You know what I like about hockey? Hmmm, not that much, actually. I should be careful in whose company I utter such blasphemy for I am a Canadian, after all, and a veteran hockey mom. But honestly, it’s such a long season, and it’s so cold in those arenas, and I just don’t get it sometimes. The hockey that is; I just don’t get the hockey. I get that my kids love it though, and that’s why I am there. After spending an entire evening sewing namebars on to my kids’ hockey jerseys I cursed the hockey season …just not out loud. You want to know what I do like about hockey? I like the postgame handshake. That’s the highlight of the game for me.
Seriously. I think it’s just about the nicest thing in sports these days.
If you set aside for a moment the athlete egos, the ongoing body checking debate, the increasing awareness over serious concussions, and the number of hockey players with toothless grins and/or expensive dental work, you have to agree that the last bastion of sportsmanship in any sport is the post-game handshake. And I’m pretty sure it happens more often in hockey than any other sport.
I’ve been around hockey my entire life – I’ve even watched a game or two. But as a Canadian and as hockey mom, now in my 13th season (okay, I lied; I’ve watched way more than a game or two!), nothing makes me prouder of my own kids – my hockey players – than watching them during the post game handshake. Whether the kids have played their worst game ever, suffered the most humiliating defeat possible, or suffered both mental and possibly physical injury at the hands of the opposing team, they shake hands at the end of the game. That’s all. It’s not something I taught them, it’s just simply the thing to do at the end of a hockey game – an honourable tradition.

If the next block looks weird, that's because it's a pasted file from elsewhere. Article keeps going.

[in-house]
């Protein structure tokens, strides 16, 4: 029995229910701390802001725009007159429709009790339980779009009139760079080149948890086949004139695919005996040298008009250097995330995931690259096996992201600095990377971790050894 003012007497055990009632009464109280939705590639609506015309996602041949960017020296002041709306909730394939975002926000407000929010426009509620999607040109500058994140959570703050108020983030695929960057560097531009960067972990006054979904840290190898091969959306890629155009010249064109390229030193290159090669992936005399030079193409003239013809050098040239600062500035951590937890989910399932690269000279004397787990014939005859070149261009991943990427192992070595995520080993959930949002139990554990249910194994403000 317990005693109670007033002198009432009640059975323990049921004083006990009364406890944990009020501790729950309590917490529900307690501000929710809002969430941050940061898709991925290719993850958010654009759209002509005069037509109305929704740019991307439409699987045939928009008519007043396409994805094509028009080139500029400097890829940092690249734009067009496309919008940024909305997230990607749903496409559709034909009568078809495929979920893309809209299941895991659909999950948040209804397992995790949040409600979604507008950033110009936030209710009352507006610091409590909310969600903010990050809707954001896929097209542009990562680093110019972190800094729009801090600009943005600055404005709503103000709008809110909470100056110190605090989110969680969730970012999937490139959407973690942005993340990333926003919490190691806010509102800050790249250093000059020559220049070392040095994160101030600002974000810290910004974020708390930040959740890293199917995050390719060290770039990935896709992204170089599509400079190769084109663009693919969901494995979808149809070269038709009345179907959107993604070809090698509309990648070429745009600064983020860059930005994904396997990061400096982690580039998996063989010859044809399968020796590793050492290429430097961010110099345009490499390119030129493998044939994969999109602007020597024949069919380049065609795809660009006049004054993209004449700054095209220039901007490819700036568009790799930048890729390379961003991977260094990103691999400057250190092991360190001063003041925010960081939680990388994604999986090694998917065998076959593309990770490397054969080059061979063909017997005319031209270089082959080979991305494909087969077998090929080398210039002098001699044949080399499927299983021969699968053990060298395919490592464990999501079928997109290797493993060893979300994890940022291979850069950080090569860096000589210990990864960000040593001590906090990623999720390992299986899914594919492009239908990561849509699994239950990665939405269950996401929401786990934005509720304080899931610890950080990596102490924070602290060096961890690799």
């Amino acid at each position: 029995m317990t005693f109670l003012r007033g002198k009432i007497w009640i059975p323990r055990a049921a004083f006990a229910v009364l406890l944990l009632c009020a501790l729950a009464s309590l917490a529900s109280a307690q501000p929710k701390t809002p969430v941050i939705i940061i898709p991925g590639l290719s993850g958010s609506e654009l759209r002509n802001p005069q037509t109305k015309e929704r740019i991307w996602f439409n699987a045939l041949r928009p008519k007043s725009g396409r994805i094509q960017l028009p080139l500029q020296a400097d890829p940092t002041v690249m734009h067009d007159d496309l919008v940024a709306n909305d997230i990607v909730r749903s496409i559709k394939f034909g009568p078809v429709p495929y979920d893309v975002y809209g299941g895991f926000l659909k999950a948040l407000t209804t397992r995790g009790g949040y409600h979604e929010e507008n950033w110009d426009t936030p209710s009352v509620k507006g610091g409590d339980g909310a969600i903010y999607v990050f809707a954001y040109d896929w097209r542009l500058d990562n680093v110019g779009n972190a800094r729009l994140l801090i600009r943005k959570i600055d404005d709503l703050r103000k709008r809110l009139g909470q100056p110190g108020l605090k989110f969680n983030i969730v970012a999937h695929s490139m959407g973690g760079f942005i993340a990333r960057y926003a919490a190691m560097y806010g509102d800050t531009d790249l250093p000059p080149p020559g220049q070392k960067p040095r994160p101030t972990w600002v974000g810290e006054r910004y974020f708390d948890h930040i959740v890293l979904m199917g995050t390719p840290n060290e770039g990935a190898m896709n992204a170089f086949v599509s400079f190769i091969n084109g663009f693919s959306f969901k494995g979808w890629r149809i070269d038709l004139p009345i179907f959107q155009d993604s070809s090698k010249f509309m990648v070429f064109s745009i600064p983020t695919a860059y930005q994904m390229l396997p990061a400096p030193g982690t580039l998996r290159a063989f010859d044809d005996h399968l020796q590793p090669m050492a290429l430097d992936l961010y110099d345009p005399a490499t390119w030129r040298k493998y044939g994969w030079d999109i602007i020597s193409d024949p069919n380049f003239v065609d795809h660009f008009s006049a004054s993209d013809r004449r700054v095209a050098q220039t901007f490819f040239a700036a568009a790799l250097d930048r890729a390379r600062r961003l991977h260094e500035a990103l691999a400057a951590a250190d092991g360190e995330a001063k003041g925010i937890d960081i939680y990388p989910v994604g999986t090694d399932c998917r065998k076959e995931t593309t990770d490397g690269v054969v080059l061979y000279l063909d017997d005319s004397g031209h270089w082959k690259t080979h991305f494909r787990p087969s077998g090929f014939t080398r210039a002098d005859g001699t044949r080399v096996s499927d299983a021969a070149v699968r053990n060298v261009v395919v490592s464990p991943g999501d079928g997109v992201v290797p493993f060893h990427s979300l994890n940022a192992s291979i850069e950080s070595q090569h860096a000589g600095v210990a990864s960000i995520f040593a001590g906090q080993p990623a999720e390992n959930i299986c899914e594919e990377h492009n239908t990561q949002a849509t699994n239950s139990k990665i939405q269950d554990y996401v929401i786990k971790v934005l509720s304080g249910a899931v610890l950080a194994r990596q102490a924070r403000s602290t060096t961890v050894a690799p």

Oh, I know there are famous handshake ‘snubs’ in hockey history and that the ‘bad blood’ from a particularly emotional game will occasionally spill over once in the handshake lineup, but not often. If there is one thing you can count on when you go to a hockey game, it’s the hockey handshakes. The game officials will always skate to the benches and shake the hands of each team’s bench staff. The players will always skate to their goalie at the end of the game and hug him or her before congratulating each other. Then, players will always line up at centre ice after a game to shake the hands of their opponents and then skate to the opposing bench to shake the hands of the bench staff. What other sport can boast that?
Sadly you do not see the postgame handshake as often anymore in professional hockey games except at the end of a play-off series or end of the season, where it is still a time-honoured tradition. Clearly the practice ingrained in these players in their youth, comes alive again in the play off season. And that makes me happy.
It reminds us that sportsmanship runs deeper than the sport, and it reminds me I get to go home!